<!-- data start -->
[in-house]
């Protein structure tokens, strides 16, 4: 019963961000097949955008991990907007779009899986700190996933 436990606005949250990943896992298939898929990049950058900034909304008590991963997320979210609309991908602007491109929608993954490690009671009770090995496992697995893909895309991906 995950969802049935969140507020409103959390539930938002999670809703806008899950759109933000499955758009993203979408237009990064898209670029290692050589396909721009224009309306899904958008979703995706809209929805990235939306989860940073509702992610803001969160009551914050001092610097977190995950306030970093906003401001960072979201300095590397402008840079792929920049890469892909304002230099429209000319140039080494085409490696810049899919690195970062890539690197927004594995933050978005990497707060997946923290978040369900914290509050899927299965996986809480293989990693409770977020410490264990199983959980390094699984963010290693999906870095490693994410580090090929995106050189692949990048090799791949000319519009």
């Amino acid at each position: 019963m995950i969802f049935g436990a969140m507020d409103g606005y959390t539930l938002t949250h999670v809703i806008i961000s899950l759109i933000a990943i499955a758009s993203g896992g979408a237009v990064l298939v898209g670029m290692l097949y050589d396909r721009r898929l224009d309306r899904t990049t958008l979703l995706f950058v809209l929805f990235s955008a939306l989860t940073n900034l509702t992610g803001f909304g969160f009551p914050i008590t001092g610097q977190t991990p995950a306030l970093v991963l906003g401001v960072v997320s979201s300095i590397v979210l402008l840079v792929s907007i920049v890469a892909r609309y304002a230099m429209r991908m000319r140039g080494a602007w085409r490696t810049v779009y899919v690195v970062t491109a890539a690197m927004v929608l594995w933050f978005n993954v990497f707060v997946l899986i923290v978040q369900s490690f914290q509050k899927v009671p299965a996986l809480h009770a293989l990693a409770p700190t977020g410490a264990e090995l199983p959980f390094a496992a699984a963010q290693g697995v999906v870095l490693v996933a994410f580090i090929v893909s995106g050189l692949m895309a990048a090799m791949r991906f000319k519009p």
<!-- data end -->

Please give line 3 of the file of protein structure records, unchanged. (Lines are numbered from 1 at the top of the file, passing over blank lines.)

């Amino acid at each position: 019963m995950i969802f049935g436990a969140m507020d409103g606005y959390t539930l938002t949250h999670v809703i806008i961000s899950l759109i933000a990943i499955a758009s993203g896992g979408a237009v990064l298939v898209g670029m290692l097949y050589d396909r721009r898929l224009d309306r899904t990049t958008l979703l995706f950058v809209l929805f990235s955008a939306l989860t940073n900034l509702t992610g803001f909304g969160f009551p914050i008590t001092g610097q977190t991990p995950a306030l970093v991963l906003g401001v960072v997320s979201s300095i590397v979210l402008l840079v792929s907007i920049v890469a892909r609309y304002a230099m429209r991908m000319r140039g080494a602007w085409r490696t810049v779009y899919v690195v970062t491109a890539a690197m927004v929608l594995w933050f978005n993954v990497f707060v997946l899986i923290v978040q369900s490690f914290q509050k899927v009671p299965a996986l809480h009770a293989l990693a409770p700190t977020g410490a264990e090995l199983p959980f390094a496992a699984a963010q290693g697995v999906v870095l490693v996933a994410f580090i090929v893909s995106g050189l692949m895309a990048a090799m791949r991906f000319k519009p």